md apr quality82604 mtan

Information about md apr quality82604 mtan

Published on April 30, 2008

Author: Lassie

Source: authorstream.com

Content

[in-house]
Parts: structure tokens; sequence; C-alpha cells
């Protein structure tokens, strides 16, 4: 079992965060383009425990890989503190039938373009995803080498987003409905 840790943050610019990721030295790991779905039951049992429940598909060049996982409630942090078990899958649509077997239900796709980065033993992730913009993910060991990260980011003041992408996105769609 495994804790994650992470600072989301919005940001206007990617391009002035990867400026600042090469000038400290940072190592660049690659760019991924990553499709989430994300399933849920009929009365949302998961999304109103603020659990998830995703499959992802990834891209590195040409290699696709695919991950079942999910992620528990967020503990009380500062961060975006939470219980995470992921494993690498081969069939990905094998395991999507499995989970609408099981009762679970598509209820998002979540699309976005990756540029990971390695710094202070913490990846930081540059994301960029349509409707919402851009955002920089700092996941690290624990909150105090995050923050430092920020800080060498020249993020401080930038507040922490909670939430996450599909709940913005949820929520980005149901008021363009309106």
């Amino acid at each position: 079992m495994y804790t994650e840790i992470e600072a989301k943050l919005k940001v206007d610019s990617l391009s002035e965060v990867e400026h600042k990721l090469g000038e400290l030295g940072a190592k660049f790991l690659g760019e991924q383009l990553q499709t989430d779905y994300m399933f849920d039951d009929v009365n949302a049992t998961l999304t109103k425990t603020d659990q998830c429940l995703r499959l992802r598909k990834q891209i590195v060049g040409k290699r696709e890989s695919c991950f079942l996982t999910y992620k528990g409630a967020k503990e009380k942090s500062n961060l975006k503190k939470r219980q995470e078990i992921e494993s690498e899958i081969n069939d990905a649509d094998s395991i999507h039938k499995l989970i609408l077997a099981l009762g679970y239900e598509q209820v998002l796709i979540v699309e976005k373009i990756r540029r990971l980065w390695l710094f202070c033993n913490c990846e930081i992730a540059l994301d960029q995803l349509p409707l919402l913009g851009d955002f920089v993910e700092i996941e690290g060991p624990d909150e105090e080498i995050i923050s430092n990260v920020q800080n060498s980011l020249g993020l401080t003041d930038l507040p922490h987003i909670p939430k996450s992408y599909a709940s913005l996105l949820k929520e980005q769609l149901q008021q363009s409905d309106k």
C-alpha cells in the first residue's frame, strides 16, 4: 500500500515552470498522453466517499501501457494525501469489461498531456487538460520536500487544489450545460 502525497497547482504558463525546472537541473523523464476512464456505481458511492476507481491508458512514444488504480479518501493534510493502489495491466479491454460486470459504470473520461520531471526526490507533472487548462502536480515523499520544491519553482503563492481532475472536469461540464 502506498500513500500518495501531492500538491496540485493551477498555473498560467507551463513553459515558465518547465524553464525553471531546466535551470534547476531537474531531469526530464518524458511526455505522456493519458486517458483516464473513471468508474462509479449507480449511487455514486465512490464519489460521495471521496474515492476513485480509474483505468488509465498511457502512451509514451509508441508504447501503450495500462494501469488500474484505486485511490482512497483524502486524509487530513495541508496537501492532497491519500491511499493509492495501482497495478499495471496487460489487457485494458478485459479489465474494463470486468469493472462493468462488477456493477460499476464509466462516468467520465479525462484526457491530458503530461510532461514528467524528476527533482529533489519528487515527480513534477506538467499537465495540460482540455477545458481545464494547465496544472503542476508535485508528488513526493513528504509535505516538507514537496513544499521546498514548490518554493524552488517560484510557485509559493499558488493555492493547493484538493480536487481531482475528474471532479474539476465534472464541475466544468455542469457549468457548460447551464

APR-DRGs: A Research and Practical Update – Focused on Quality:  APR-DRGs: A Research and Practical Update – Focused on Quality Norbert I. Goldfield, MD Medical Director, 3M HIS February 2005 This Session Will Provide An Understanding of: :  This Session Will Provide An Understanding of: General introductory comments on maximizing quality within a limited budget The use of severity to define and compare a patient population - by APR-DRG, by MDC, by facility and by physician or physician group. Using APR for quality management; APR-DRG and AHRQ; Public Reporting; Length of Stay (LOS); Ambulatory Care Sensitive Conditions (ACSC). Specific Suggestions pertaining to Pay for Performance in Maryland Current APR-DRG research – Potentially Preventable Complications; Readmissions; Summary of P4P Maryland Suggestions – A Blended Upside Potential Drawn From Existing Funds and Consisting of the Following Variables :  Summary of P4P Maryland Suggestions – A Blended Upside Potential Drawn From Existing Funds and Consisting of the Following Variables Year 1: AHRQ Quality Indicators – particularly mortality 30 Day Readmissions for Common surgical and medical admissions Begin collection present on admission flag. Collaborative project with Dr Kazandjian Public reporting of AHRQ quality indicators, 30 day readmissions. Other variables such as ACSC (in part tied in to readmissions), Patient satisfaction. Feedback loop of hospital quality variables into managed care/ HMOs Year 2: - Year 1 measures together with potentially preventable complications. Value:  Value Value can be measured for each type of health care encounter Ambulatory Patient Groups (APGs) – Visits All-Patient Refined DRGs (APR-DRGs) – Hospital Stays Clinical Risk Groups (CRGs) – Episodes APR-DRGs plus Health Status-Long Term Care Quality Cost Value = Maximum Quality/ Lowest Cost In Every Country There Are Four Sources for Variation in Health Services :  In Every Country There Are Four Sources for Variation in Health Services Patient/family variation Caregiver/clinician variation Hospital/system variation Community variation It is the variation(defined as differences in quality and cost/underuse and overuse of services) in care that identifies the opportunities for cost reduction and quality improvement. Payers rarely tie financial or quality incentives to any of these sources of variation. Today we have the tools to measure these sources of variation for each type of health care encounter. Payers need to offer quality and financial incentives to aggressively control the costs and improve the quality of this variation. Managing (Decreasing) this Variation with a Limited Health Care Budget Includes::  Managing (Decreasing) this Variation with a Limited Health Care Budget Includes: Commitment of senior executives to leading on the basis of knowledge of quality and cost. This implies using the data to improve quality/decrease cost, instead of shifting costs to the consumer (the current strategy) Collection of data for each type of health care encounter (e.g. ambulatory visits, severity adjusted hospitalizations) for the purpose of understanding the activity of health care professionals/ organizations Dissemination (Profiling) of data to appropriate groups of health care professionals and consumers Managing this variation (cont)::  Managing this variation (cont): Incentivizing (financial and quality incentives) consumers, health professionals, organizations (eg hospitals) to use health care data to: improve coordination of care for patients with chronic health care problems increase appropriate preventive care for all consumers encourage consumer participation in their own care and choice of services It is Important to Incrementally Collect Data for the Following Health Care Encounters:  It is Important to Incrementally Collect Data for the Following Health Care Encounters Ambulatory visits: ICD-9 codes; procedure codes; pharmacy names/dosage; laboratory results Hospital stays: ICD-9 codes; pharmacy names/ dosage; Episodes of illness excluding Long Term Care (LTC- nursing homes, rehab hosp, long home care): data elements from above linked to a patient Episodes of LTC: same data as above; need to add functional health status (e.g. activities of daily living) Slide9:  Risk Adjustment is the First Step and the First Step only in the quality improvement process APR-DRGs Are A Categorical Clinical Model:  APR-DRGs Are A Categorical Clinical Model APR-DRGs are a clinical model that has been extensively refined with historical data Different clinical models are developed for 355 different types of patients Clinical models verified with data Final decisions were always clinical APR-DRGs are an Open System:  APR-DRGs are an Open System Complete definitions manual containing all clinical logic is provided to all users User review and comment is encouraged As opposed to some severity of illness systems, APR-DRGs are not a “black box” We encourage your feedback on any aspect of the logic Severity Of Illness Is Composed Of Two Aspects Which Often, But Do Not Always Intersect:  Severity Of Illness Is Composed Of Two Aspects Which Often, But Do Not Always Intersect Severity of intensity of service Sickness burden or classical severity of illness Slide14:  Level of Secondary Diagnosis for Severity of Illness and Risk of Mortality can be Different A patient with acute cholecystitis has a significant amount of organ decompensation, but a low risk of dying: Severity of Illness: 3 Risk of Mortality: 1 APR-DRG Subclasses:  APR-DRG Subclasses The base APR-DRG Two Subclasses Severity of Illness (SOI): the extent of physiologic decompensation or organ system loss of function Risk of Mortality (ROM): likelihood of dying Four Subclass Values 1 is Minor 2 is Moderate 3 is Major 4 is Extreme Subdivision of 314 base APR-DRGs into four subclasses plus two error DRGs (not subdivided) equals (314*4)+2=1,258 APR-DRGs Overview of APR-DRG Subclass Assignment:  Overview of APR-DRG Subclass Assignment First Assign SOI level and ROM level to each SDX “level” refers to the categorization of a sdx “subclass” refers to one of the subdivisions of an APR-DRG Each SDX are assigned to one of four distinct SOI levels and one of four distinct ROM levels; 1 minor, 2 moderate, 3 major, 4 extreme SOI and ROM assignment take into account the interaction among SDX, age, PDX, and certain OR and non-OR procedures Three Phases to Determine SOI/ROM Subclass:  Three Phases to Determine SOI/ROM Subclass Phase 1 Determine the SOI/ROM level of each secondary diagnosis Phase 2 Determine the base SOI/ROM subclass of the patient based on all the SDXs Phase 3 Determine the final SOI/ROM subclass of the patient by incorporating the impact of the PDX, age, OR procedure, non-OR procedures, multiple OR procedures, and combination of categories of SDXs Slide18:  Summary of APR-DRGs Current APR-DRG Research:  Current APR-DRG Research The new version was just released. – version 20 Work on the complications module is being finalized We are completing work on a readmission index Dr. XXX/ Hosp Attending LOS Profile with Outliers Excluded Adjusted by Severity:  Dr. XXX/ Hosp Attending LOS Profile with Outliers Excluded Adjusted by Severity APR-DRG 209 - Major Joint (Average Length of Stay and Charge Comparison for Severity Level 2 [Moderate]):  APR-DRG 209 - Major Joint (Average Length of Stay and Charge Comparison for Severity Level 2 [Moderate]) Physicians Wanted to Know What Made a Difference::  Physicians Wanted to Know What Made a Difference: Did the patient get an epidural? What kind of pain medication was used? We also examined different practice issues, such as: When drains were pulled Whether or not CPM machines were used, and When physical therapy was initiated A simple step involved providing physical therapy on weekends Conclusions:  Conclusions The hospital and its physicians have joined forces to improve care in a key practice area - orthopedics St. Vincent has achieved a 40 percent decrease in average length of stay over a three-year period At the end of the second quarter of 1995, 86 percent of our major joint patients were discharged within six days, and 63 percent within four days. This is a big improvement over where we started. It also represents an approximate cost savings of $205,000 Agency for Health Care Quality and the APR-DRGs:  Agency for Health Care Quality and the APR-DRGs HCUP Quality Indicators - Version 2 Hospital Quality Indicators:  Hospital Quality Indicators Three primary goals were established to accomplish the task of developing a new set of Hospital Quality Indicators: Identify indicators in use and potential indicators Evaluate existing HCUP indicators and potential indicators using both literature review and empirical analyses of indicator performance Examine the need for risk adjustment of recommended indicators Risk Adjustment of Hospital Quality Indicators:  Risk Adjustment of Hospital Quality Indicators “We used the 3M APR-DRG System Version 12 with Severity of Illness and Risk of Mortality subclasses, as appropriate, for risk adjustment of the hospital quality indicators. For a few measures, no APR-DRG severity categories were available, so that unadjusted measures were compared to age-sex adjusted measures” Final Indicator Sets:  Final Indicator Sets Prevention Quality Indicators (done) Inpatient Quality Indicators (done) Patient Safety Indicators (in progress) Ambulatory care sensitive conditions Mortality following px Mortality for medical conditions Utilization of procedures Volume of procedures Post-operative complications Iatrogenic conditions Current Research: Readmission Module:  Current Research: Readmission Module Hypothesis: Readmissions – e.g. within 30 days are useful for two purposes – identify opportunities for quality improvement in the index hospitalization and/or identify good candidates for care management after hospital discharge Literature Review – Readmission Rates:  Literature Review – Readmission Rates Not surprisingly the literature is not firm in its support for the hypothesis that substandard hospital care results in a higher rate of readmission. Carol Ashton (Medical Care) et al provided the largest meta-analysis that would support the relationship. One meta-analysis examined 13 comparisons of readmission rates after substandard versus normative care, another examined 9 comparisons of readmission rates after normative versus exceptional care, and the third examined all 22 comparisons together. CONCLUSIONS: Early readmission is significantly associated with the process of inpatient care. The risk of early readmission is increased by 55% when care is of relatively low quality, that is, substandard or normative instead of normative or exceptional. Current APR-DRG Research: Readmission Module:  Current APR-DRG Research: Readmission Module Hannan published a CABG study in which 15.3% of approximately 16,000 patients were readmitted within 30 days after discharge following CABG surgery. Of these readmissions, 85% were readmitted for purposes that were identified as complications directly related to the CABG. We are completing work on the APR-DRG readmission module Readmissions – e.g. within 30 days are useful for two purposes – identify opportunities for quality improvement in the index hospitalization and/or identify good candidates for care management after hospital discharge Many of these readmissions are ambulatory care sensitive conditions. Research Approach:  Research Approach Define related and unrelated readmissions for most common severity adjusted DRGs Specify classification system identifying which severity adjusted drgs we hypothesize as likely resulting in a readmission Present the classification system and methodology to interested clinical audiences Test the classification methodology with appropriate data bases Present the methodology and results to interested clinical audiences for re-evaluation Coronary Bypass w Cardiac Cath:  Coronary Bypass w Cardiac Cath COPD – 30 Day Readmissions:  COPD – 30 Day Readmissions Clinical Redesign Utilizing APR-DRGs – A Case Example:  Clinical Redesign Utilizing APR-DRGs – A Case Example Clinical Redesign Utilizing APR-DRGs (All Patient Refined Diagnosis Related Groups) published in Pediatrics on Asthmatics (a key Medicaid population) Clinical redesign of processes in hospitals that care for children has been limited by a paucity of severity-adjusted indicators that are sensitive enough to identify areas of concern. This is especially true of hospitals that analyze pediatric patient care utilizing standard CMS DRGs. Validation:  Validation To test whether utilizing APR-DRG severity adjusted indicators could identify resolvable problems in our care processes, and whether educating clinicians to this use would lead to sustained improvement in these indicators. Following analysis of internal data and meeting with clinicians to review the indicators, three separate clinical processes were targeted: 1) Correct documentation of comorbidities and complications, 2) Standardized preprinted orders were created with the involvement of the pediatric pulmonologists, and 3) Standardized automatic education for parents was started on the first day of admission. Validation Results:  Validation Results Yearly data was reviewed and appropriate adjustments made in the education of staff. In 2002, the ALOS dropped to 1.75 + .08 days from 2.16 + .09 (p=0.0017) . In 2002 the NACHRI ALOS was 2.00 days +/-0.01 vs the ALOS of 1.75 days +/- 0.0845 (p=.0039) indicating the ALOS dropped significantly lower than the NACHRI aggregate database over the three year period. Cost per case of compared to NACHRI after the three years indicated that it was $3191 + 204 vs. NACHRI $3345 + 22 (p=.4531). Severity Adjusted Indicators:  Severity Adjusted Indicators Severity adjusted indicators were useful for identifying areas appropriate for clinical redesign and contributed to the improvement in cost effective patient care without a detriment in quality indicators. This methodology of using a large comparative data base, having measures of severity, and utilizing internal analysis is generalizable for pediatric hospitals and can contribute to ongoing attempts to improve cost effectiveness and quality in medical care. Potentially Preventable Complication Module – New Research Project:  Potentially Preventable Complication Module – New Research Project The objective of this project is to examine a data base which includes “present on admission” data for secondary diagnoses, for the purpose of improving current hospital severity of illness/risk of mortality risk adjustment models Previous Efforts to Examine Complications Using Administrative Data :  Previous Efforts to Examine Complications Using Administrative Data Previous attempts to compare complications rates across hospitals have been of questionable validity Inability to determine if a potential complication occurred after admission Inadequate methods to adjust for patient risk and severity of illness Title of recent Medical Care editorial by Geraci: The Demise of Comparative Provider Complication Rates Derived from ICD-9-CM Code Diagnoses Objectives:  Objectives Identify Potentially Preventable Complications (PPCs) from the secondary diagnoses not present at admission Determine whether the PPC was potentially preventable given the patient’s reason for admission Determine a patient’s expected risk of PPCs based on the reason for admission and severity of illness at admission Compute actual and expected rates of PPCs Pneumonia PPC Category Rates for GI Surgery: Admission Risk Category by Admission SOI:  Pneumonia PPC Category Rates for GI Surgery: Admission Risk Category by Admission SOI Rates of Pneumonia PPC from Statewide California Data Summary of P4P Maryland Suggestions – A Blended Upside Potential Drawn From Existing Funds and Consisting of the Following Variables :  Summary of P4P Maryland Suggestions – A Blended Upside Potential Drawn From Existing Funds and Consisting of the Following Variables Year 1: AHRQ Quality Indicators – particularly mortality 30 Day Readmissions for Common surgical and medical admissions Begin collection present on admission flag. Collaborative project with Dr Kazandjian Public reporting of AHRQ quality indicators, 30 day readmissions. Other variables such as ACSC (in part tied in to readmissions), Patient satisfaction. Feedback loop of hospital quality variables into managed care/ HMOs Year 2: - Year 1 measures together with potentially preventable complications.